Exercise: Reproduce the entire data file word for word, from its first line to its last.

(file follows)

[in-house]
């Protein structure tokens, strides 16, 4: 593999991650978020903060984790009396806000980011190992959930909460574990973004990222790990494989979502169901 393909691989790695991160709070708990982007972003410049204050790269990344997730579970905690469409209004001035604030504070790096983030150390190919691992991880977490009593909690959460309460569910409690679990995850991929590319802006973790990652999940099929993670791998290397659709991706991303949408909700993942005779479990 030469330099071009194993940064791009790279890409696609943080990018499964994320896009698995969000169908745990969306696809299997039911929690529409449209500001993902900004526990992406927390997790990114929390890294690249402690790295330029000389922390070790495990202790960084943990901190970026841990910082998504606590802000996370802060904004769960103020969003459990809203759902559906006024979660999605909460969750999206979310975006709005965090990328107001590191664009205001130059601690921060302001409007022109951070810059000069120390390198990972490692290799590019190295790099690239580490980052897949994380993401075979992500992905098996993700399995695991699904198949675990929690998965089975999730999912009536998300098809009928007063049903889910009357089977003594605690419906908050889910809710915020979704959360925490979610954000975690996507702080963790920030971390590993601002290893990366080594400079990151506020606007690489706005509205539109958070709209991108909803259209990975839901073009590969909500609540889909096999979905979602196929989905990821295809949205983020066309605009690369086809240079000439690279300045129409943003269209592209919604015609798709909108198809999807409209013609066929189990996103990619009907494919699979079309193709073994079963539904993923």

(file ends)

[in-house]
């Protein structure tokens, strides 16, 4: 593999991650978020903060984790009396806000980011190992959930909460574990973004990222790990494989979502169901 393909691989790695991160709070708990982007972003410049204050790269990344997730579970905690469409209004001035604030504070790096983030150390190919691992991880977490009593909690959460309460569910409690679990995850991929590319802006973790990652999940099929993670791998290397659709991706991303949408909700993942005779479990 030469330099071009194993940064791009790279890409696609943080990018499964994320896009698995969000169908745990969306696809299997039911929690529409449209500001993902900004526990992406927390997790990114929390890294690249402690790295330029000389922390070790495990202790960084943990901190970026841990910082998504606590802000996370802060904004769960103020969003459990809203759902559906006024979660999605909460969750999206979310975006709005965090990328107001590191664009205001130059601690921060302001409007022109951070810059000069120390390198990972490692290799590019190295790099690239580490980052897949994380993401075979992500992905098996993700399995695991699904198949675990929690998965089975999730999912009536998300098809009928007063049903889910009357089977003594605690419906908050889910809710915020979704959360925490979610954000975690996507702080963790920030971390590993601002290893990366080594400079990151506020606007690489706005509205539109958070709209991108909803259209990975839901073009590969909500609540889909096999979905979602196929989905990821295809949205983020066309605009690369086809240079000439690279300045129409943003269209592209919604015609798709909108198809999807409209013609066929189990996103990619009907494919699979079309193709073994079963539904993923």